This Sunday, we will be watching, with baited breath, to see if the Queen takes her corgis aboard the Royal Barge, the Spirit of Chartwell, to celebrate the Diamond Jubilee with her. Well, perhaps not, but in Britain the Pembroke Welsh corgi immediately evokes images of Queen Elizabeth II, walking her adored pets through the grounds of Balmoral or posing for portraits with a short-legged beast by her side.
According to Welsh folklore, corgis were the mount of choice of the fairy folk, when going into battle. According to experts however, corgis probably have their origins in Scandinavia and were later used by Welsh farmers as cattle drovers. The ubiquitous royal dog is undoubtedly an ancient, although not particularly majestic looking breed, steeped in folklore.
Her Majesty’s love of corgis was inherited from her father, King George VI, who introduced the breed into the Royal Family in 1933. A corgi named Dookie was bought from local kennels and quickly became a favourite playmate of the royal children. For her 18th birthday the Queen received a corgi named Susan, from which she bred a number of dogs. The corgis that currently grace Buckingham Palace are called Monty, Willow and Holly. Her Majesty also keeps several ‘dorgis’, a corgi/dachshund cross, named Cider, Candy and Vulcan. Princess Margaret’s dachshund, Pipkin, is the sire of most of the Queen’s dorgis.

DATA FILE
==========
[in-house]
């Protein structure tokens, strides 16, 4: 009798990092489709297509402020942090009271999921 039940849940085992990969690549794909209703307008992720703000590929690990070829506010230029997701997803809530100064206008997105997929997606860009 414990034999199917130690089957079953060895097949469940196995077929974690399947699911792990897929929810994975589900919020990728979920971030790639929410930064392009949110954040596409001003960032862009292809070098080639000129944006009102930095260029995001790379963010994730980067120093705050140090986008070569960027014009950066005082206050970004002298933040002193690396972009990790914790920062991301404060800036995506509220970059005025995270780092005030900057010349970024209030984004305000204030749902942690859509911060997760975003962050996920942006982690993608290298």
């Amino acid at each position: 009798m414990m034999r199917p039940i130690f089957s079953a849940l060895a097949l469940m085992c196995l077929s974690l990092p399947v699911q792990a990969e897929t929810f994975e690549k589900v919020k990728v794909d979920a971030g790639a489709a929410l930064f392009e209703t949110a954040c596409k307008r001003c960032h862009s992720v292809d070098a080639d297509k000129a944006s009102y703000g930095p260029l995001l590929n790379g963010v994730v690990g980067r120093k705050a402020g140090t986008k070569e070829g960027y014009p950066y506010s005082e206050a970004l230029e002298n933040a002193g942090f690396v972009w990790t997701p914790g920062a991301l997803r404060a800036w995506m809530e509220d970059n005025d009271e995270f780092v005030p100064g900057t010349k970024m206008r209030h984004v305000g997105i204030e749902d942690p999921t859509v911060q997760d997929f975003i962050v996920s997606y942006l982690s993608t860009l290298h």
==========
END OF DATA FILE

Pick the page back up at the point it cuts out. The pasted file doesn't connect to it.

The corgi’s exact breed history is not traceable. Welsh legend tells of a hardworking farming community, who struggled to tend their cattle and make their cheeses. A pair of children tending to the cattle came across two puppies under a tree, almost identical to foxes. The brought them home with them and were told that they were dogs, gifted to them by the fairies. As these strange puppies grew, they helped the community herd cattle, guard their homestead and kill vermin. Experts think that the corgi bares a similarity to several Scandinavian breeds, most notably the Swedish Vallhund. The Pembrokeshire corgi was officially recognized by the Kennel Club in 1934 but could have arrived in Wales as early as the 10-12th century.
You can read more about the Queen’s love for animals, of all shapes and sizes, on the website of the British Monarch. For more details on the Queen’s Diamond Jubilee festivities, please visit the official website.